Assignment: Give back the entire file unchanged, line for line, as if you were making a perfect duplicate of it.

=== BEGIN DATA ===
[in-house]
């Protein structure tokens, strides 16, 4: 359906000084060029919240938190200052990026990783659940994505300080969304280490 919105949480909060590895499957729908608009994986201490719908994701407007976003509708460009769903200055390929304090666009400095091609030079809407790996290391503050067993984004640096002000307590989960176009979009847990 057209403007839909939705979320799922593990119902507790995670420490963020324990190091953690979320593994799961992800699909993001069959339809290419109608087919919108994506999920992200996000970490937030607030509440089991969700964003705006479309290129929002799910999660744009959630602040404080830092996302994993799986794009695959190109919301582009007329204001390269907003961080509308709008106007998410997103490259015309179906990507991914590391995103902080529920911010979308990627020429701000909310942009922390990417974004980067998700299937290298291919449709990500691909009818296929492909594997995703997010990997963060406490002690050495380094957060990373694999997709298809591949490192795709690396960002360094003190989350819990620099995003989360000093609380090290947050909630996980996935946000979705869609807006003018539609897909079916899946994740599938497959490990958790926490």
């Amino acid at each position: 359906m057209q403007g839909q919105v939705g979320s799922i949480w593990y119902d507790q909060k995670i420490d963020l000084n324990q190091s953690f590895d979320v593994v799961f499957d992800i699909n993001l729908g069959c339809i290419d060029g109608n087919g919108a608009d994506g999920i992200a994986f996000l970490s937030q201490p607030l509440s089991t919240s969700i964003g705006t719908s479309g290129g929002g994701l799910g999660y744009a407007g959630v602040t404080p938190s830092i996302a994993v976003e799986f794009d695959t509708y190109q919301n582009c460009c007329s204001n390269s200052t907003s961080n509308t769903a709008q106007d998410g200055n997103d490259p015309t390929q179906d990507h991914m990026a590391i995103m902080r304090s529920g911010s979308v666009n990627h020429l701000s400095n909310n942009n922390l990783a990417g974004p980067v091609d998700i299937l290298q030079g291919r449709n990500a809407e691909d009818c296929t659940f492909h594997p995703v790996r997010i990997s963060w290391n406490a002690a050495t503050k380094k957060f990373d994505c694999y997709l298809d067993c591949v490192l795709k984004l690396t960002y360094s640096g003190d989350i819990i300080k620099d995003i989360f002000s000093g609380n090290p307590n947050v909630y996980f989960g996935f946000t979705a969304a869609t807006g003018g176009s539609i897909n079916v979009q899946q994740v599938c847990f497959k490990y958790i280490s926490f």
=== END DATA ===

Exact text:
[in-house]
């Protein structure tokens, strides 16, 4: 359906000084060029919240938190200052990026990783659940994505300080969304280490 919105949480909060590895499957729908608009994986201490719908994701407007976003509708460009769903200055390929304090666009400095091609030079809407790996290391503050067993984004640096002000307590989960176009979009847990 057209403007839909939705979320799922593990119902507790995670420490963020324990190091953690979320593994799961992800699909993001069959339809290419109608087919919108994506999920992200996000970490937030607030509440089991969700964003705006479309290129929002799910999660744009959630602040404080830092996302994993799986794009695959190109919301582009007329204001390269907003961080509308709008106007998410997103490259015309179906990507991914590391995103902080529920911010979308990627020429701000909310942009922390990417974004980067998700299937290298291919449709990500691909009818296929492909594997995703997010990997963060406490002690050495380094957060990373694999997709298809591949490192795709690396960002360094003190989350819990620099995003989360000093609380090290947050909630996980996935946000979705869609807006003018539609897909079916899946994740599938497959490990958790926490």
């Amino acid at each position: 359906m057209q403007g839909q919105v939705g979320s799922i949480w593990y119902d507790q909060k995670i420490d963020l000084n324990q190091s953690f590895d979320v593994v799961f499957d992800i699909n993001l729908g069959c339809i290419d060029g109608n087919g919108a608009d994506g999920i992200a994986f996000l970490s937030q201490p607030l509440s089991t919240s969700i964003g705006t719908s479309g290129g929002g994701l799910g999660y744009a407007g959630v602040t404080p938190s830092i996302a994993v976003e799986f794009d695959t509708y190109q919301n582009c460009c007329s204001n390269s200052t907003s961080n509308t769903a709008q106007d998410g200055n997103d490259p015309t390929q179906d990507h991914m990026a590391i995103m902080r304090s529920g911010s979308v666009n990627h020429l701000s400095n909310n942009n922390l990783a990417g974004p980067v091609d998700i299937l290298q030079g291919r449709n990500a809407e691909d009818c296929t659940f492909h594997p995703v790996r997010i990997s963060w290391n406490a002690a050495t503050k380094k957060f990373d994505c694999y997709l298809d067993c591949v490192l795709k984004l690396t960002y360094s640096g003190d989350i819990i300080k620099d995003i989360f002000s000093g609380n090290p307590n947050v909630y996980f989960g996935f946000t979705a969304a869609t807006g003018g176009s539609i897909n079916v979009q899946q994740v599938c847990f497959k490990y958790i280490s926490f």